Two weeks ago I explained how our beliefs drive our emotions and actions. Last week, I wrote about some common examples of stinkin' thinkin' and why it is important to replace those beliefs with thoughts more reasonable and realistic. We truly feel and behave better when our thinking is positive. Today I'd like to share some personal reflections on stinkin' thinkin'.
I can definitely attest to what stinkin' thinkin' does to a life. Growing up I tended to look for the worst in everything. And you know what? I usually found it! That's the thing about this kind of negativity. It made me a self-fulfilling prophecy. As long as I assumed I couldn't accomplish something, I couldn't. It wasn't until I had an epiphany in a college TV studio-when I wanted to run a complicated piece of equipment so badly that a little voice inside said "I WILL learn that"-that my life began to change for the better. Life became about possibilities rather than limitations.
It's not easy to cultivate better thoughts-old habits die hard-but the benefits have been enormous. I'm happier. I'm more productive. I experience better relationships. When I find myself feeling frustrated or "stuck" I take some time to examine what I'm thinking about a situation. If I'm being negative or unreasonable, I start thinking in a more positive and sensible way.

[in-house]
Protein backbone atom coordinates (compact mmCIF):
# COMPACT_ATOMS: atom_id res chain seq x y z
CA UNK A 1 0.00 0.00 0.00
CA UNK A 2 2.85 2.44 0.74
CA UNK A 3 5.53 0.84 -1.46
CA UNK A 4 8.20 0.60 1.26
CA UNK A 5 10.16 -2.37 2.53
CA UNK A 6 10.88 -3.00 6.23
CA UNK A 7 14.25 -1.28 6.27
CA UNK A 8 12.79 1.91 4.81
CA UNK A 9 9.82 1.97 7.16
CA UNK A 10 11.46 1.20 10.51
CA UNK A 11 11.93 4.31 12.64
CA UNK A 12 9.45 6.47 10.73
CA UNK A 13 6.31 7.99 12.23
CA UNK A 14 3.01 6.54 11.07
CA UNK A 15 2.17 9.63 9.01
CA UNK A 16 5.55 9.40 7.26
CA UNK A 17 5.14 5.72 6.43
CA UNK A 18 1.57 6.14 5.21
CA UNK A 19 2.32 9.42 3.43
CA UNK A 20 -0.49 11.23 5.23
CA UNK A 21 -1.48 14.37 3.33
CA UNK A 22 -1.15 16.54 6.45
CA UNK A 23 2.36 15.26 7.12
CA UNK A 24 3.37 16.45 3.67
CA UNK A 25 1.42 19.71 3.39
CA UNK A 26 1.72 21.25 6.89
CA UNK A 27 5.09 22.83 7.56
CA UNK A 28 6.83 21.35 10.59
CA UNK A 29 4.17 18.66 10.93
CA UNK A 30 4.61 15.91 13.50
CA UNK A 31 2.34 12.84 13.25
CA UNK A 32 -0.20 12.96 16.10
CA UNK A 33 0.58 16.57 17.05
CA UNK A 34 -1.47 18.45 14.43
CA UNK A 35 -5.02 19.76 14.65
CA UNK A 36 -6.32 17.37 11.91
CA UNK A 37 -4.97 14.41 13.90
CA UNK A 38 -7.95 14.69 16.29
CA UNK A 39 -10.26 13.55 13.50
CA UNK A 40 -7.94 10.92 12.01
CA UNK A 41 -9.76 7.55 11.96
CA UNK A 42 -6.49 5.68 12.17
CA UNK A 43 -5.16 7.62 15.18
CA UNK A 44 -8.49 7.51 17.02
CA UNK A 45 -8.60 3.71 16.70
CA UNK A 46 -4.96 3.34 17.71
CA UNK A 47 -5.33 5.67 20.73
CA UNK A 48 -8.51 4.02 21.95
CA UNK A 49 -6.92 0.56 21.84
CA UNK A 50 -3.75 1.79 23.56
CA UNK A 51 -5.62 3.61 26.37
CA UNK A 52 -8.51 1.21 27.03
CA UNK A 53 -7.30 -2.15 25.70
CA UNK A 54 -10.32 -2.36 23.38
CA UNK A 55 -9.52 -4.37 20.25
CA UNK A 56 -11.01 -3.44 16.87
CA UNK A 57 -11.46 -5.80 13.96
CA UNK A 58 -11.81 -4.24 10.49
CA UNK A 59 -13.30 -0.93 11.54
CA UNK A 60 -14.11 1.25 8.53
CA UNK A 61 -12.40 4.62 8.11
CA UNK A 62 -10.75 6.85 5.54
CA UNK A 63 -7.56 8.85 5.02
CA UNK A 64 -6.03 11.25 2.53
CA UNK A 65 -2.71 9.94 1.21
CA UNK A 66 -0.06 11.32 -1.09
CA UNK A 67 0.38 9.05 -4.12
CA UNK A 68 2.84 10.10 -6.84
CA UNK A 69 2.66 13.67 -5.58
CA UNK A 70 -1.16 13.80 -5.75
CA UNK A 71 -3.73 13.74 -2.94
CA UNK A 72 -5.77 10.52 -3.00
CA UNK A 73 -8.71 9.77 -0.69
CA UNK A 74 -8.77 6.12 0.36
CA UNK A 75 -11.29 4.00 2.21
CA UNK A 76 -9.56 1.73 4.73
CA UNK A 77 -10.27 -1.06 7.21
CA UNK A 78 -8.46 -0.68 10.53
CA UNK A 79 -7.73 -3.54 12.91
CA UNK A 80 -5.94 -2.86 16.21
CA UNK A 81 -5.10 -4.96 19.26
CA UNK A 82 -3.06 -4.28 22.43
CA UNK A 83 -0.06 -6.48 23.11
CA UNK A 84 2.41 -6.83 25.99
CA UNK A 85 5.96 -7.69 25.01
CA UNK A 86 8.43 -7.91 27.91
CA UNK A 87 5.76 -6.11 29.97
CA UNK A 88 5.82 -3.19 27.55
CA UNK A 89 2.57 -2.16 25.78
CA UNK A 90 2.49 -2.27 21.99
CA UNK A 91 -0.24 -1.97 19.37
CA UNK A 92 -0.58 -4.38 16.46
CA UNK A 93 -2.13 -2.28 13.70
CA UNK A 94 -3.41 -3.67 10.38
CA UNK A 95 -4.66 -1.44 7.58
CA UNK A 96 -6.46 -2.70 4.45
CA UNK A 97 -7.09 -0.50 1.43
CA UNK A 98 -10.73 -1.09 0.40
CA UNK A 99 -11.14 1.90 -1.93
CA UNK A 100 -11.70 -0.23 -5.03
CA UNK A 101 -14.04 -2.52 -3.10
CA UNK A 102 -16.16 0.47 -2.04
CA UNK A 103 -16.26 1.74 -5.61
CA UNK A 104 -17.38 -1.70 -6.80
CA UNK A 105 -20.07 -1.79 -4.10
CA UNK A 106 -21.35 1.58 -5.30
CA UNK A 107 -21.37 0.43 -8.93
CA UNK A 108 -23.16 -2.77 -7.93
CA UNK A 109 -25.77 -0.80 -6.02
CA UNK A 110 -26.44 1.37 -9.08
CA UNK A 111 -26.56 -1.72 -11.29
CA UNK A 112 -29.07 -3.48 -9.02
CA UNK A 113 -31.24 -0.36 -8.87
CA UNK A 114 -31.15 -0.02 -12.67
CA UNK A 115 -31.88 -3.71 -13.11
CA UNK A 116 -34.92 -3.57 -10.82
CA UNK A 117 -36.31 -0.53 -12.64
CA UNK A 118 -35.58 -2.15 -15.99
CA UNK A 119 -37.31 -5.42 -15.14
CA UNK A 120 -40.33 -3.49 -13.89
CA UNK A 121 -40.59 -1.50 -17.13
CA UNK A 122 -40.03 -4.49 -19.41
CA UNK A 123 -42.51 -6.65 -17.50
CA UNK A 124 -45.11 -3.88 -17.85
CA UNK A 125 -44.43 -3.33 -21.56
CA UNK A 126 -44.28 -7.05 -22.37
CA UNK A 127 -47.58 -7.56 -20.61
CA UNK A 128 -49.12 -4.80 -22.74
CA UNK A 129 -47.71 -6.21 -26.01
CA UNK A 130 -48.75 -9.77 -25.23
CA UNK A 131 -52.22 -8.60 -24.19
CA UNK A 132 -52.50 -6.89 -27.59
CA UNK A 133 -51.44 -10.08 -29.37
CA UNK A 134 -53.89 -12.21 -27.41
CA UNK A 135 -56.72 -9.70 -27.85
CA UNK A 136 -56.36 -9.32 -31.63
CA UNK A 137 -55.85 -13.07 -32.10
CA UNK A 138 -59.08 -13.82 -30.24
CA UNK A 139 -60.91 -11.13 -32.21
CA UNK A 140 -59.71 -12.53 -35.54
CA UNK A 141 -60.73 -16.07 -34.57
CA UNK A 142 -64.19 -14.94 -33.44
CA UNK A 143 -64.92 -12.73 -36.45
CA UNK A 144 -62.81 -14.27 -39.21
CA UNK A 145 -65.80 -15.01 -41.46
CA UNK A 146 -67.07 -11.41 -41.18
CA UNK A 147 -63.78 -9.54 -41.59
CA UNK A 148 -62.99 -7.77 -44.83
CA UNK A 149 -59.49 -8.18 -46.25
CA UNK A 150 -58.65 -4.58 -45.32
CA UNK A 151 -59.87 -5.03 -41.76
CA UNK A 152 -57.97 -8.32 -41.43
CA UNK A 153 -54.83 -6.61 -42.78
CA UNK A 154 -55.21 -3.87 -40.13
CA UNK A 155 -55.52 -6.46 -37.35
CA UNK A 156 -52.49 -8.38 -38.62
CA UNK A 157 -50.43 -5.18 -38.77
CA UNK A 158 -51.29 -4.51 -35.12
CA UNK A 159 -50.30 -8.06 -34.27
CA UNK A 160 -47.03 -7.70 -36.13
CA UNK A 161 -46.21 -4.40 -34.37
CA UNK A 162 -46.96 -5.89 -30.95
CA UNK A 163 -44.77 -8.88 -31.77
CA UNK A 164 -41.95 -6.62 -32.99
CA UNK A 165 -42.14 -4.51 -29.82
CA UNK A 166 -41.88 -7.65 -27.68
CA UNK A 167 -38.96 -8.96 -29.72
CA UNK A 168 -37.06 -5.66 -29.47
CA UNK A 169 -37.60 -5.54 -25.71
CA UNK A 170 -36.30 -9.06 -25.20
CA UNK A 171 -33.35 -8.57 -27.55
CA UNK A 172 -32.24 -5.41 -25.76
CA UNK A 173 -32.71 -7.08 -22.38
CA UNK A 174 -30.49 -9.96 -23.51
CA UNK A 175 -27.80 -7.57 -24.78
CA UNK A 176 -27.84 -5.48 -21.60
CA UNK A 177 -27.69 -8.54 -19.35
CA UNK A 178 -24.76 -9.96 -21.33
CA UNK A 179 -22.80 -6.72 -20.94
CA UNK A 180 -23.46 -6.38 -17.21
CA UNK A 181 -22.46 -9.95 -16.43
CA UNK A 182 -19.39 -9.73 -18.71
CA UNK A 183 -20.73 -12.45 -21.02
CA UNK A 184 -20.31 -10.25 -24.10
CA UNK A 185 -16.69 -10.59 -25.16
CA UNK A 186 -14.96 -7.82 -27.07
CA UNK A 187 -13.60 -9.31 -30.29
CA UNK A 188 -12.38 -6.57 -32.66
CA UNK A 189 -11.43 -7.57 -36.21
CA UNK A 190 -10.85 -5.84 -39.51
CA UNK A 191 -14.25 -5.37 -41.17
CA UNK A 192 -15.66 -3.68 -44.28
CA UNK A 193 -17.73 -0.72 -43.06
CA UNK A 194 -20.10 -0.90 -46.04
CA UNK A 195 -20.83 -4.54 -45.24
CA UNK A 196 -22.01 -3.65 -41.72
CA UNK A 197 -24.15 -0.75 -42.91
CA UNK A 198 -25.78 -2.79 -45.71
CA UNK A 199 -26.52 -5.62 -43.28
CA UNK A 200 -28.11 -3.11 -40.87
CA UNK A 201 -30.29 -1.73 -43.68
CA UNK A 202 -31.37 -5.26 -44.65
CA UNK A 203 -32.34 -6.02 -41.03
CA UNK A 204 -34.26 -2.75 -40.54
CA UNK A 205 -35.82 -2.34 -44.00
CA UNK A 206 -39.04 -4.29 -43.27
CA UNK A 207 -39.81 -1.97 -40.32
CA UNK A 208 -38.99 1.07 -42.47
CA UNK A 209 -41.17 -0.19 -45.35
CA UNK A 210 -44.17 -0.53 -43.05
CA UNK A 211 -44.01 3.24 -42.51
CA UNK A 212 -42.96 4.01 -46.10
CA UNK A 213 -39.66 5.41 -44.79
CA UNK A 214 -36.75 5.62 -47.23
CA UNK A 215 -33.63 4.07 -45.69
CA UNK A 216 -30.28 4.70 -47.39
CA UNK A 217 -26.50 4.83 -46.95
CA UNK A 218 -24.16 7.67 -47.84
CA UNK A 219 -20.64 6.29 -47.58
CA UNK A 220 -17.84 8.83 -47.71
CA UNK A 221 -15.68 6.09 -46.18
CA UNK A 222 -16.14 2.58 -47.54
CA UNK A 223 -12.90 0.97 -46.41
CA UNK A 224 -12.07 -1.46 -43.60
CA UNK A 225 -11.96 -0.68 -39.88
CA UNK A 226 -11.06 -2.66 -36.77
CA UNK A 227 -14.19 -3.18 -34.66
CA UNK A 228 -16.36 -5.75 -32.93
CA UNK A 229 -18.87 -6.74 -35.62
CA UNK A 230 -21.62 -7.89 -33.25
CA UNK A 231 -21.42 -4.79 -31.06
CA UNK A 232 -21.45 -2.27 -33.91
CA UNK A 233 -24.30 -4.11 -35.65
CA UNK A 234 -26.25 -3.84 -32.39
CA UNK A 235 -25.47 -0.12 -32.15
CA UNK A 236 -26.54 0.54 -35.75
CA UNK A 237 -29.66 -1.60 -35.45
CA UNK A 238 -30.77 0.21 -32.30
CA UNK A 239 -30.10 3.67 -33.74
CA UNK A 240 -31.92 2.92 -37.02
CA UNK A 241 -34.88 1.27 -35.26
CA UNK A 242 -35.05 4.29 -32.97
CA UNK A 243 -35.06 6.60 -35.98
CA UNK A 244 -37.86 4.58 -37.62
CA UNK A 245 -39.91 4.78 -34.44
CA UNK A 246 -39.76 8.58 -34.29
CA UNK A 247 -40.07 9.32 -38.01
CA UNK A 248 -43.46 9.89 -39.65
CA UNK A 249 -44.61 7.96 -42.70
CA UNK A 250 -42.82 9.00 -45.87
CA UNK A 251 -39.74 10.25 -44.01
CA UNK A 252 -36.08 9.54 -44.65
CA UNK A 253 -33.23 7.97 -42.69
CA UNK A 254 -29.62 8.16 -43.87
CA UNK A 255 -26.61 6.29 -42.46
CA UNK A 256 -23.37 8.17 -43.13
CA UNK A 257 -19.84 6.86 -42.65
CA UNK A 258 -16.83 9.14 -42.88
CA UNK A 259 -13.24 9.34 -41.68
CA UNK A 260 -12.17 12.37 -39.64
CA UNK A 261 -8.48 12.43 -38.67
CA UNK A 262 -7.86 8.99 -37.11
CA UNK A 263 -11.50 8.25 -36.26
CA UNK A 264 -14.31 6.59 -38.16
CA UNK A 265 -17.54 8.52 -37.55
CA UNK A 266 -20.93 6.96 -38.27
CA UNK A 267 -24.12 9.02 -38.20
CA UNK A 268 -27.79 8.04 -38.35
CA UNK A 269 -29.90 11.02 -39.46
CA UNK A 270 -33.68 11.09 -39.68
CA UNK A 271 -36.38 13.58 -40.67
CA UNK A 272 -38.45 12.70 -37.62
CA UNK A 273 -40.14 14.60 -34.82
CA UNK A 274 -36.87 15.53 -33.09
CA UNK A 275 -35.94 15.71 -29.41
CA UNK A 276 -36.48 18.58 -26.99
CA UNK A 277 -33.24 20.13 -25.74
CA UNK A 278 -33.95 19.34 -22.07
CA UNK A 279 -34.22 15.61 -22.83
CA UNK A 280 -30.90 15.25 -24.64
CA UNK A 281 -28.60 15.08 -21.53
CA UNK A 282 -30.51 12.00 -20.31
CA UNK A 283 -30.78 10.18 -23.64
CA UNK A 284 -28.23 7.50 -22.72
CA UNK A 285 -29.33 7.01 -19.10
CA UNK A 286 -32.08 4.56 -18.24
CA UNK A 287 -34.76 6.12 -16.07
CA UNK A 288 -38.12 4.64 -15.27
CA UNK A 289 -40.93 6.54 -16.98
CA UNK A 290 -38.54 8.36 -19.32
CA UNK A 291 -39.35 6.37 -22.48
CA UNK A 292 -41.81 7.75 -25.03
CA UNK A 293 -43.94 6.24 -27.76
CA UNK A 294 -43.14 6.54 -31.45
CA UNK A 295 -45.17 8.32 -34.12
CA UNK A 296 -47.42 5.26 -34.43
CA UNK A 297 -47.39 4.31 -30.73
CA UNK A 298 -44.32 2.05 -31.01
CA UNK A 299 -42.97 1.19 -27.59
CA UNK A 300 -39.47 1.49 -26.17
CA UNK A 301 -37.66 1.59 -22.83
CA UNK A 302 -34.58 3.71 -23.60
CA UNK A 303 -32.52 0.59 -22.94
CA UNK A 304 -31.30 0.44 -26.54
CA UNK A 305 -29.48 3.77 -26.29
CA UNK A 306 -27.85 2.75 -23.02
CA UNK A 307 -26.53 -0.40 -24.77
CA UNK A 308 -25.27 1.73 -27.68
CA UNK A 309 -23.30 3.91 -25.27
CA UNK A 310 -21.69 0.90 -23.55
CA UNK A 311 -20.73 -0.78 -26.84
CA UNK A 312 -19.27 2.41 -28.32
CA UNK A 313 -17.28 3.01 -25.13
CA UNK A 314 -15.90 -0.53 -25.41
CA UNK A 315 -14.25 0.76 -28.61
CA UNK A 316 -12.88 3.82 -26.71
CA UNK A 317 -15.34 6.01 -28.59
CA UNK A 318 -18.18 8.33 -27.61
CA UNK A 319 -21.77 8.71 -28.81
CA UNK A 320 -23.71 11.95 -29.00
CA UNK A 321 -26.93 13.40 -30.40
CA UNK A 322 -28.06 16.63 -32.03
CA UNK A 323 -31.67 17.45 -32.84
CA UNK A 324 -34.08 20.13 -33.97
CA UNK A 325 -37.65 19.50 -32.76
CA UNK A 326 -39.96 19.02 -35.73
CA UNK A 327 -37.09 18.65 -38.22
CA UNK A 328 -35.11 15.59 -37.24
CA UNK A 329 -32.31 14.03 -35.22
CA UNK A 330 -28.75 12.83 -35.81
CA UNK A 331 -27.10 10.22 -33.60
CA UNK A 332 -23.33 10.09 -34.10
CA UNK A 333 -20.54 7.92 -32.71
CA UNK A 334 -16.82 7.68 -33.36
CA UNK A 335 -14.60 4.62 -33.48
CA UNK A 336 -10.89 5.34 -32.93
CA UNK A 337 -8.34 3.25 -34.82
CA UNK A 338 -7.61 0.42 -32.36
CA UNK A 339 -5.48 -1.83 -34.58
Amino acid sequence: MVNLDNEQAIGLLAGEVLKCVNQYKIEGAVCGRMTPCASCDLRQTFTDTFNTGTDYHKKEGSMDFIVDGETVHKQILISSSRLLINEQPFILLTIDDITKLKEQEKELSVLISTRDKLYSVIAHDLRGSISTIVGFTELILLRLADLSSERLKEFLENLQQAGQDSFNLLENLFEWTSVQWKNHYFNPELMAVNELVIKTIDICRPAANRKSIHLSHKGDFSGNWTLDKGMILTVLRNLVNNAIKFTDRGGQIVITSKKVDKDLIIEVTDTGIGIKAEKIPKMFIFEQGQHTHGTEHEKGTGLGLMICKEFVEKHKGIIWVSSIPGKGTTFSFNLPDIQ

I have picked up some new habits over the years that have helped me, too. It helped to consider how I "fed" my mind. Cable got shut off years ago-and I don't miss the put-down humor and TV pundits a bit. I read the Psalms, I read the Gospels, some of the "spiritual giants": John Wesley, Saint Augustine, Brother Lawrence, and Thomas ' Kempis, and non-fiction written by people who have overcome tragedy and adversity. I'm thoughtful about who I spend time with-I don't want to just sit around dishing about people or debating hot-button issues. I spend as much time as I can with people whose values and character I admire. I write a lot-no secret there-and that helps me really reflect on my life, too.
Finally, I'm just discovering a big piece of stinkin' thinkin' I still have to replace. I have always lived in this region, but have recently been doing some continuing education that has moved me around the country. It is interesting to see how other people live and how communities have grown and changed with the times. I'm starting to discern some stinkin' thinkin' that may be bigger than just me Our region falls into both Appalachia and the Rust Belt, and not surprisingly, it seems that our thinking tends to be about "what we've lost," "change is bad," and "hanging on to what we've got." What kind of feelings does that create personally and community wide? What behavior and actions result from this kind of thinking? Some of the other places I've been are talking about what they've accomplished, where they're going, and that change can be good. What kind of actions do you think result from that kind of thinking? Success tends to build on success. It's certainly worth thinkin' about!
Ian Eastman, M.A., is a community educator with Family Services of Warren County-a charitable agency that helps people solve problems and be happier through counseling, substance abuse services, and support groups. Check them out on the web at www.fswc.org.